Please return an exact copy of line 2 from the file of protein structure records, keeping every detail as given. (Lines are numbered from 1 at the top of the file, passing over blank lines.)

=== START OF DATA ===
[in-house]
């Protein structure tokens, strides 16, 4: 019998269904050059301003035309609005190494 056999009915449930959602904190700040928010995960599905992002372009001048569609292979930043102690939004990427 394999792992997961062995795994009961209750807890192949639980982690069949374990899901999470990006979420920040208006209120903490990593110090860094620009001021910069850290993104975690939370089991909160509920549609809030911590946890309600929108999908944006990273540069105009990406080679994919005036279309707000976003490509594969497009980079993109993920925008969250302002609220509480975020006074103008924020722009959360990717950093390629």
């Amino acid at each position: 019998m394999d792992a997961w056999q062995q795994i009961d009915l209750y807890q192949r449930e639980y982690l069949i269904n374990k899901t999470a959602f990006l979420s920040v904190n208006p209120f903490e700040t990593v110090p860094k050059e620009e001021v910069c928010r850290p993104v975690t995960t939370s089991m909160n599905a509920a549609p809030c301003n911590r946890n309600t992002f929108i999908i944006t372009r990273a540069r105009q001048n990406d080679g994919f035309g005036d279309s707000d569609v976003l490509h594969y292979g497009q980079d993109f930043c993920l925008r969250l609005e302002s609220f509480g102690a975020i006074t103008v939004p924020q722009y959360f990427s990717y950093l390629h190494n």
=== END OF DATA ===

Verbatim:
């Protein structure tokens, strides 16, 4: 019998269904050059301003035309609005190494 056999009915449930959602904190700040928010995960599905992002372009001048569609292979930043102690939004990427 394999792992997961062995795994009961209750807890192949639980982690069949374990899901999470990006979420920040208006209120903490990593110090860094620009001021910069850290993104975690939370089991909160509920549609809030911590946890309600929108999908944006990273540069105009990406080679994919005036279309707000976003490509594969497009980079993109993920925008969250302002609220509480975020006074103008924020722009959360990717950093390629």